In January, U.S. News & World Report issued its list of the Best Jobs of 2016. Editors based the rankings on a variety of criteria, including growth potential, work/life balance, wages, and employment rates. It probably comes as no surprise to anyone working in healthcare that medical professions dominated the list, claiming nine out of the top 10 spots.
- Orthodontist (#1)
- Dentist (#2)
- Nurse Anesthetist (#4)
- Physician Assistant (#5)
- Nurse Practitioner (#6)
- Psychiatrist (#7)
- Pediatrician (#8)
- Anesthesiologist (#9)
- Obstetrician and Gynecologist (#10)
Although locum tenens demand was not a consideration weighed by the editors, it’s no coincidence these top jobs are also some of the most sought-after locum tenens specialties, including nurse practitioners (NPs) and physician assistants (PAs). Indeed, over the past few years, short-term opportunities for advanced practice providers have grown exponentially.
“Word is catching on that there are benefits to bringing in NPs and PAs, which includes maintaining patient loads and delivering quality care,” says Carolyn House, a consultant on Weatherby Healthcare’s advanced practice team.
Advanced practice providers have been part of the medical scene for decades. However, their value has really risen recently. As demands on physicians in acute care, outpatient, and office settings increase, various duties are being delegated to midlevel providers.
“More and more facilities have decided certain procedures don’t always have to be conducted by physicians. NPs and PAs can fulfill many of those roles and provide quality care,” House says.
This staffing mix has generated greater potential for NPs and PAs. According to the Bureau of Labor Statistics, both should experience “faster than average” job growth over the next eight years: Opportunities for nurse anesthetists, nurse midwives, and nurse practitioners as a group are forecasted to increase by nearly one-third, and PAs by 30 percent.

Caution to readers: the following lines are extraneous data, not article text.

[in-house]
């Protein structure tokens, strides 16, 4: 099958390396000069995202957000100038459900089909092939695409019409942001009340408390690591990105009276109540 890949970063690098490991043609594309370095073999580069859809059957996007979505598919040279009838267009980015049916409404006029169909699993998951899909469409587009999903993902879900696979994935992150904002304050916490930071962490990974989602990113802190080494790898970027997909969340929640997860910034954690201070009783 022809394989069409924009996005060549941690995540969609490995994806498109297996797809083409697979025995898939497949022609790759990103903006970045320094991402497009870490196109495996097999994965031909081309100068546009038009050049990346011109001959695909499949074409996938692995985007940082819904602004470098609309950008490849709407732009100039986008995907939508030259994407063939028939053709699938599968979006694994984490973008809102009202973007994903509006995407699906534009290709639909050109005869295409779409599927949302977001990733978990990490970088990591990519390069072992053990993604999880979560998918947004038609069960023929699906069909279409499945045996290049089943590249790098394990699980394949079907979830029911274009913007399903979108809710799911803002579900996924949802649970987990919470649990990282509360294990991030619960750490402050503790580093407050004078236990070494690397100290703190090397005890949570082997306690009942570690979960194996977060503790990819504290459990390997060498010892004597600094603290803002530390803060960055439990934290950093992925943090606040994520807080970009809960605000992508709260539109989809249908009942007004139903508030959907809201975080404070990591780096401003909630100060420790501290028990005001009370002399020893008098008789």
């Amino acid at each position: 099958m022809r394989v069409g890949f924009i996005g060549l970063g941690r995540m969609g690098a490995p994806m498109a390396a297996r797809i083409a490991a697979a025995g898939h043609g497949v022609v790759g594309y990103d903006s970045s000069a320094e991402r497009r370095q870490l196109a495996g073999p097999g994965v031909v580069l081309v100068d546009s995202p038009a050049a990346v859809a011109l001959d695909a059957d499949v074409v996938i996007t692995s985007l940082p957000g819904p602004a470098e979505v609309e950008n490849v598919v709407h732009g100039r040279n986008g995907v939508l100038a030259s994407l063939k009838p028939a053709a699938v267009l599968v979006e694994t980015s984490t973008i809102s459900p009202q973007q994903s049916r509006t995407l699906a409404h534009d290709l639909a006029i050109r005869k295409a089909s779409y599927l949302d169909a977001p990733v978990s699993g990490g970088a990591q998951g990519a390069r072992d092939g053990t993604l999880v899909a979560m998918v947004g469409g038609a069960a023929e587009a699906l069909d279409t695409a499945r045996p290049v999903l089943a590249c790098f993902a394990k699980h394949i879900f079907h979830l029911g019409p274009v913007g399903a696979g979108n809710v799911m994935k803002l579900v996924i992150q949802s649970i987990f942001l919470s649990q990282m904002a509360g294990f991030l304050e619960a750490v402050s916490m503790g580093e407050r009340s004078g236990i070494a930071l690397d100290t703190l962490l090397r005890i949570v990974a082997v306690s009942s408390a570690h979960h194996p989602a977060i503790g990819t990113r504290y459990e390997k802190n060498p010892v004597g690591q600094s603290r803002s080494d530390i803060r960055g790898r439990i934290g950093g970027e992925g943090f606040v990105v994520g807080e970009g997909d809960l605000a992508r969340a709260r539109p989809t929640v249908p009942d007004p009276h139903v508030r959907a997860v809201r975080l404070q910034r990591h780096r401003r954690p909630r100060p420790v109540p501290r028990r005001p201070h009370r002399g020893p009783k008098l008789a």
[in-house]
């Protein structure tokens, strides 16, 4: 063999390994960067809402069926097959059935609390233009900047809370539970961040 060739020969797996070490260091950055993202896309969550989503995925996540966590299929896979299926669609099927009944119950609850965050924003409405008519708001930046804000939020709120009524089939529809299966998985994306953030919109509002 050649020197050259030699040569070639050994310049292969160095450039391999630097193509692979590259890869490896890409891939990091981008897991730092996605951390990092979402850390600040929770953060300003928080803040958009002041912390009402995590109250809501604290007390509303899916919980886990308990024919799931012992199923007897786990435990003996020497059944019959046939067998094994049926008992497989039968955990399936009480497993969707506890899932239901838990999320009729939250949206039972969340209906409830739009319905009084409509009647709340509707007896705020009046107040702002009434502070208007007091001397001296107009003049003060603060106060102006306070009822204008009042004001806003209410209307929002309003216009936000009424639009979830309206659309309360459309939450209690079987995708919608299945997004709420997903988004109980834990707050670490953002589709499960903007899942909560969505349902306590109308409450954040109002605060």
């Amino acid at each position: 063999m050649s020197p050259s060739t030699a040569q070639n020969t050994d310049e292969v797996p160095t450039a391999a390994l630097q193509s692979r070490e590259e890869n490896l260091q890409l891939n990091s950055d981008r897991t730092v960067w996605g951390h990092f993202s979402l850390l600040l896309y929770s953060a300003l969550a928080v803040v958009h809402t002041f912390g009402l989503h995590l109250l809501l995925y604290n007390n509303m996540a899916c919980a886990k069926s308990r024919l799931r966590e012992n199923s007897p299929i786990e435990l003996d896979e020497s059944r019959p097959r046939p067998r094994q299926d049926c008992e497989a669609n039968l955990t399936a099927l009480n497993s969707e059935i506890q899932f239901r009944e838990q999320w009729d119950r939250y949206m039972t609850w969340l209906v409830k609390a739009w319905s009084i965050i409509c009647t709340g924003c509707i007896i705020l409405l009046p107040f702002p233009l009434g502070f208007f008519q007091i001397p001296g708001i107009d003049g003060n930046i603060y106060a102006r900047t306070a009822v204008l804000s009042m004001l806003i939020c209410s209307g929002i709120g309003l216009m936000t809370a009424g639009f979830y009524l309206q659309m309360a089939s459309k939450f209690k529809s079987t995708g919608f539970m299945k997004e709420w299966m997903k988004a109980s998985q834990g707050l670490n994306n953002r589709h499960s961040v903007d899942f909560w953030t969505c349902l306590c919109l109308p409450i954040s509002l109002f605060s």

Of course, when there’s an expanding need overall, there’s often an equivalent rise in locum tenens jobs.
“Facility administrators are noticing the positive effects of using locum tenens advanced practice providers and, as a result, other facilities are seeing how they could benefit from temporarily bringing in NPs and PAs,” House says.
And as with the physician side of locum tenens, certain practice specialties are perennial favorites.
“Our NP and PA core specialties always in demand include family medicine, hospitalist, emergency medicine, and urgent care. However, we also do assignments outside of those core specialties, such as surgical placements for physician assistants,” House says.
Interest in accepting short-term opportunities among advanced practice providers is on the rise, too.
“As word about locum tenens grows among NPs and PAs, people who may have been interested but were unsure are now choosing to work with us,” House says. “They see we’re placing people in settings where they’re qualified and comfortable to practice. Plus, we handle their travel and housing. We offer them Red Ribbon Service, and that stands out.”
In many ways, getting started in locum tenens is the same for both advanced practice providers and physicians. Everyone undergoes credentialing, in which educational and professional backgrounds are verified. Also, licenses must be secured for out-of-state assignments as well as hospital privileges.
“We have a team here that handles much of that for our providers. Once they are credentialed by Weatherby Healthcare, we pre-fill much of that information for new assignments. Providers just have to review the information, fill in what we legally can’t, and sign. When people realize we’re facilitating that for them, it’s a huge weight taken off of their shoulders so they can focus on patient care,” House says.
One way advanced practice providers differ from physicians is that they become employees of the staffing company, which can pay off in their favor.
“As Weatherby Healthcare employees, they are paid hourly, and anything over 40 hours a week is overtime. This makes a significant difference,” House says.
But the best news for NPs and PAs is that expectations for future locum tenens opportunities remain high.
“The trend looks positive,” House concludes. “Demand will be growing quite strong for quite some time.”